Brian Burke should send an invoice to the WA Liberal Party for services rendered.
Indeed, don’t be surprised if the next voice you hear on a bugged Burke conversation is that of Opposition Leader Paul Omodei, discussing with the leprous lobbyist how much he owes.
Perhaps $500 for every backbencher named, $2000 for each Cabinet minister destroyed and a $250,000 success fee in the event he actually brings down the Carpenter Labor government?
The Corruption and Crime Commission hearings into the effect of lobbyists on public officials are the only show in town right now. We’ve been riding a euphoric economic wave in WA, but the revelations at the CCC have brought us back to earth with a thump.
We remember the early 1980s was a boom-that-will-never-end too – until it did and we were left with a billion-dollar government debt, courtesy of Burke and Co’s mismanagement and dodgy business deals.
We’ve spent 20 years trying to forget those days and those responsible for them. But here they are once again, the same people, similar shadowy deals… harbingers of an economic doom around the corner and a reminder that our Government infrastructure remains woefully open to corruption.
Four State Labor ministers sacked and one demoted for a range of offences over the past year, senior public servants, backbench MPs and mayors outed as sycophants and abusers of public office and – let’s not forget leaders of reputable corporations revealed to be scheming liars.
The list goes on, with each revelation as nauseating as the last but impossible to ignore. Through it all Premier Alan Carpenter has emerged as both jape and hero: rightfully pilloried for his decision to overturn Geoff Gallop’s ban on Burke and henchman Julian Grill lobbying Labor ministers, he has since screeched a complete U-ey and all but declared jihad on the pair.
However, sacking Norm Marlborough, Tony McRae and John Bowler (and, earlier, John D’Orazio) – and warning any other minister outed at the CCC faces the same fate – isn’t enough.
The Premier owes it to all of us to root out the systemic problems in the WA ALP that led to this corruption, even if it costs him his job and Labor government.
The central problem with WA Labor is not Brian Burke; it’s that WA Labor nurtures people like him and the way he does business. The systemic reform required will be extraordinarily difficult and fiercely resisted by vested interests, but it must be undertaken.
At the heart of reforming the political process in WA – and the Liberals need a shakeup too – is to give the WA Electoral Commission much more power and to make it answerable to parliament, not a minister.
The WAEC should administer all memberships and adjudicate all ballots for party positions, including preselections (I’d argue it should do so for all parties but at the very least those represented in the State Parliament).
Further, ministers should be compelled to provide to the WAEC a list of all lobbyists (and those lobbyists’ clients) that they meet, whether on a professional or personal basis, and that list should be publicly available. No appeals for commercial or legal confidentiality should be countenanced: the message, loud and clear, should be that if you want to meet with a Minister of the Crown, you don’t get to do it in secret.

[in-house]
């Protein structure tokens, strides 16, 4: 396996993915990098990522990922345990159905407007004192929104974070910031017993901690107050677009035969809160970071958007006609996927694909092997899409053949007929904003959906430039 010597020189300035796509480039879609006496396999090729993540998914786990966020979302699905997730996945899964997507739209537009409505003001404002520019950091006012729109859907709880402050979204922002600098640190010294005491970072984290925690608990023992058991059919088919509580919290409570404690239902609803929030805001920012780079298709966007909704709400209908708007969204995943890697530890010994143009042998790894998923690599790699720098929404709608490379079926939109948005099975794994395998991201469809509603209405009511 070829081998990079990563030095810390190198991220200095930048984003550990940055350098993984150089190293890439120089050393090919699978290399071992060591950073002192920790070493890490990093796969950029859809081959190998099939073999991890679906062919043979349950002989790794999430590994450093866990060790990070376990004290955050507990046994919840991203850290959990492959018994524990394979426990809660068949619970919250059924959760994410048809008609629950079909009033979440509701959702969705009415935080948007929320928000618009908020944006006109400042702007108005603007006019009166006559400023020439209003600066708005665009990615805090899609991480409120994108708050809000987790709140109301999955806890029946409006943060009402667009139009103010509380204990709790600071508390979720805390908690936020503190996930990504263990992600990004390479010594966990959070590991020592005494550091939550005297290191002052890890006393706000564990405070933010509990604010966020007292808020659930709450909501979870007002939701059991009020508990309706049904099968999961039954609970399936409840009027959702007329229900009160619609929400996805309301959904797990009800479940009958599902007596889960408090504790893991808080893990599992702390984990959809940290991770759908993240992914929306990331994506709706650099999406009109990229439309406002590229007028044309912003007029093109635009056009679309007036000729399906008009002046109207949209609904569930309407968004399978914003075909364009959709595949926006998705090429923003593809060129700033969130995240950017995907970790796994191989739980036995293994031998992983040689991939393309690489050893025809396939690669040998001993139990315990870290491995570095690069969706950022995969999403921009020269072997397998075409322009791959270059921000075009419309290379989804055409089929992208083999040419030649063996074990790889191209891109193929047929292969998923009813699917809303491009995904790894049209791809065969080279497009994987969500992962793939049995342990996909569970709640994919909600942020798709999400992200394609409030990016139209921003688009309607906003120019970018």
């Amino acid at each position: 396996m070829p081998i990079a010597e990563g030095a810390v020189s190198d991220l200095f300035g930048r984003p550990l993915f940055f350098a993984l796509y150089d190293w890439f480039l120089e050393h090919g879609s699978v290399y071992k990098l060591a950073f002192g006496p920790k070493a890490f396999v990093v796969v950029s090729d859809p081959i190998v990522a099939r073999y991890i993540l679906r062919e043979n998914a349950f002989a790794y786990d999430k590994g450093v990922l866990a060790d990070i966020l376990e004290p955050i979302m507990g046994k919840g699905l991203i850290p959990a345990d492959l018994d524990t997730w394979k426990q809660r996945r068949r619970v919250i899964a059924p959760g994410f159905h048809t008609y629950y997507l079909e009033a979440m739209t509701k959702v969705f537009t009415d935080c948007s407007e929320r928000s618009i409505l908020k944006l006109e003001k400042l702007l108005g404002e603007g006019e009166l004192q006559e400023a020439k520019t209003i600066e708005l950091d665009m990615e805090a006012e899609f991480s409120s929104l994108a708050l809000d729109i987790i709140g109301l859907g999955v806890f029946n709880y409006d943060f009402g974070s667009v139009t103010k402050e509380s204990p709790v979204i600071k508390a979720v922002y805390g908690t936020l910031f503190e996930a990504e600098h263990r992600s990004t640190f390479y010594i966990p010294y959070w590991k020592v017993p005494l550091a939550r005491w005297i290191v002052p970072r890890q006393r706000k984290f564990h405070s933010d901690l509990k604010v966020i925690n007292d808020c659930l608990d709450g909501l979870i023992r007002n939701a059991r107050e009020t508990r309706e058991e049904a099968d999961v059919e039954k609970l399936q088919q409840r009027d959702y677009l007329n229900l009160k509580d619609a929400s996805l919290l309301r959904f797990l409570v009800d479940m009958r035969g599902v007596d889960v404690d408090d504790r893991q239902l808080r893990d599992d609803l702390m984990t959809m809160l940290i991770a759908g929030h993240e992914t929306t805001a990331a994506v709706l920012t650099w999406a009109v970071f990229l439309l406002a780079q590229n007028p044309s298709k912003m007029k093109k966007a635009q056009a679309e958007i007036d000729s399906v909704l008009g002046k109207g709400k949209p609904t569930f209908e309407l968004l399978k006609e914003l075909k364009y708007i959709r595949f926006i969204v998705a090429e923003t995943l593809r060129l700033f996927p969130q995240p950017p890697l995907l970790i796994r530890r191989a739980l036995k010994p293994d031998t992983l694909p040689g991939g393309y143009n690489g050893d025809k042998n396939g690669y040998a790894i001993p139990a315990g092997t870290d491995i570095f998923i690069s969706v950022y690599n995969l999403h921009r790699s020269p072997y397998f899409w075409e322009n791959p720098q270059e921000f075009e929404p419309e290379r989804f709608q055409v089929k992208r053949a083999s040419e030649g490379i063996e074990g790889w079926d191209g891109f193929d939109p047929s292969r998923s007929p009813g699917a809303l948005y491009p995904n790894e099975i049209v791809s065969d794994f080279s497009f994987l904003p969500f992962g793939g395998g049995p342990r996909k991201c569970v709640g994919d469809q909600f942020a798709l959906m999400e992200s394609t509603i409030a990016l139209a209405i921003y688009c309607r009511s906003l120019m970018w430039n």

Labor should also abandon the preferential weighting it gives to union representation. Authority should be shared equally amongst all members, not gerrymandered so union leaders can cement themselves into powerful lay-party positions.
The trouble for Carpenter is he will face significant – even overwhelming – internal opposition to any meaningful reform. Already we’ve had multi-millionaire CFMEU boss Kevin Reynolds – the undisputed warlord of the Centre faction – declaring the CCC revelations are a conspiracy by the Left faction.
His wife – backbencher Shelly Archer (named for handing Burke a confidential document) has also moaned about the CCC, as have sacked ministers McRae and Bowler. The public utterances of these people – made despite the overwhelming evidence presented to the CCC – reflect a bloody battle being waged behind the scenes for the future of the WA ALP.
The subtext from Reynolds – a long-time friend of Burke’s – is that he’ll fight any reform that dilutes his powerbase, even if it means Labor losing the next election.
Carpenter is in an invidious position. He’ll move quickly to reshuffle his ministerial deck – again – with some new faces and hope and pray he won’t have to do it again any time soon.
If the CCC doesn’t name any more Government ministers Carpenter will sigh relief and get on with the job, knowing that in two years voters will be thinking about other things. However, if more ministers are implicated – especially if they’re senior ministers – his Government will be terminal, despite his personal popularity with the public.
One or two more ministers getting the chop should compel Carpenter to go to the polls in order to restore public faith in Government. It would go against his grain to do so and certainly his political svengalis such as Jim McGinty would advise against it. But he should take the higher ground and remember he is not just the Leader of the Labor Party; he is the Premier of Western Australia and has a higher duty to the public than he does to his own party.
If during the re-election campaign he manages to oust Burke- and Reynolds-aligned candidates and present his team as cleanskins, it’s not even beyond reason he could be re-elected.
Disclosure: Brian Mitchell has resigned from the Herald, effective March 30, and starts work for Tasmanian Labor MHR Duncan Kerr in April.